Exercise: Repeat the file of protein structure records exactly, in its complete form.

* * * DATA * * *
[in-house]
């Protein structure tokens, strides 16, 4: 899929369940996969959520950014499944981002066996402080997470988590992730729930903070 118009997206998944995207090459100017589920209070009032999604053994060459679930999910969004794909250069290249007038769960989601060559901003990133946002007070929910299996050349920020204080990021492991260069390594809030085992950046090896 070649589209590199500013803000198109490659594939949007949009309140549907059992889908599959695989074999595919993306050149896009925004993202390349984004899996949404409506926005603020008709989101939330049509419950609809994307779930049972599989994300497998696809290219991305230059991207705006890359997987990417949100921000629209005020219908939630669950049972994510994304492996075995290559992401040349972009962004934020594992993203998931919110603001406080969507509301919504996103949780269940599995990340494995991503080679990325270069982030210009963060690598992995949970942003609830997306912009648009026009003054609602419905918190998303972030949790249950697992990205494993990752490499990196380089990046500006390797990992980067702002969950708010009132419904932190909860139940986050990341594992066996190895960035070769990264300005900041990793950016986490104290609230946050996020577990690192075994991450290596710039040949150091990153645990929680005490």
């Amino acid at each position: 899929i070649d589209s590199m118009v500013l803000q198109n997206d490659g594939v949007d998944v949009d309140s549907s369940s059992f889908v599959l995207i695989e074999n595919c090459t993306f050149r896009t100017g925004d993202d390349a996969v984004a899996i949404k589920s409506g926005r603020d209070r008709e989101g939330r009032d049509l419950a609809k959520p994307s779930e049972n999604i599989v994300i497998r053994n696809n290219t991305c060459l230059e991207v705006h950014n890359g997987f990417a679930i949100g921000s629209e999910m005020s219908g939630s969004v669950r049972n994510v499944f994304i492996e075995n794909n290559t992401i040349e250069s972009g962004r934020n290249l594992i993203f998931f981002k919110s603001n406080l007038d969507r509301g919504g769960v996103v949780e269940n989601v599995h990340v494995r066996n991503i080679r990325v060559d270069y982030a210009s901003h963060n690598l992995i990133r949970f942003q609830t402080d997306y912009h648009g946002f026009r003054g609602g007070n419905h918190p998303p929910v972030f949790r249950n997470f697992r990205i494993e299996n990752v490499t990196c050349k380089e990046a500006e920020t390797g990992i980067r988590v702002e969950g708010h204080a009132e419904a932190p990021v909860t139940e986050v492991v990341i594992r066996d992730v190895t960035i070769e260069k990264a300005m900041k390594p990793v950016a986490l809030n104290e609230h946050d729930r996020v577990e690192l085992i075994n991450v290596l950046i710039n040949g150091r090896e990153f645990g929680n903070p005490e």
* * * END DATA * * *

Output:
[in-house]
């Protein structure tokens, strides 16, 4: 899929369940996969959520950014499944981002066996402080997470988590992730729930903070 118009997206998944995207090459100017589920209070009032999604053994060459679930999910969004794909250069290249007038769960989601060559901003990133946002007070929910299996050349920020204080990021492991260069390594809030085992950046090896 070649589209590199500013803000198109490659594939949007949009309140549907059992889908599959695989074999595919993306050149896009925004993202390349984004899996949404409506926005603020008709989101939330049509419950609809994307779930049972599989994300497998696809290219991305230059991207705006890359997987990417949100921000629209005020219908939630669950049972994510994304492996075995290559992401040349972009962004934020594992993203998931919110603001406080969507509301919504996103949780269940599995990340494995991503080679990325270069982030210009963060690598992995949970942003609830997306912009648009026009003054609602419905918190998303972030949790249950697992990205494993990752490499990196380089990046500006390797990992980067702002969950708010009132419904932190909860139940986050990341594992066996190895960035070769990264300005900041990793950016986490104290609230946050996020577990690192075994991450290596710039040949150091990153645990929680005490």
């Amino acid at each position: 899929i070649d589209s590199m118009v500013l803000q198109n997206d490659g594939v949007d998944v949009d309140s549907s369940s059992f889908v599959l995207i695989e074999n595919c090459t993306f050149r896009t100017g925004d993202d390349a996969v984004a899996i949404k589920s409506g926005r603020d209070r008709e989101g939330r009032d049509l419950a609809k959520p994307s779930e049972n999604i599989v994300i497998r053994n696809n290219t991305c060459l230059e991207v705006h950014n890359g997987f990417a679930i949100g921000s629209e999910m005020s219908g939630s969004v669950r049972n994510v499944f994304i492996e075995n794909n290559t992401i040349e250069s972009g962004r934020n290249l594992i993203f998931f981002k919110s603001n406080l007038d969507r509301g919504g769960v996103v949780e269940n989601v599995h990340v494995r066996n991503i080679r990325v060559d270069y982030a210009s901003h963060n690598l992995i990133r949970f942003q609830t402080d997306y912009h648009g946002f026009r003054g609602g007070n419905h918190p998303p929910v972030f949790r249950n997470f697992r990205i494993e299996n990752v490499t990196c050349k380089e990046a500006e920020t390797g990992i980067r988590v702002e969950g708010h204080a009132e419904a932190p990021v909860t139940e986050v492991v990341i594992r066996d992730v190895t960035i070769e260069k990264a300005m900041k390594p990793v950016a986490l809030n104290e609230h946050d729930r996020v577990e690192l085992i075994n991450v290596l950046i710039n040949g150091r090896e990153f645990g929680n903070p005490e």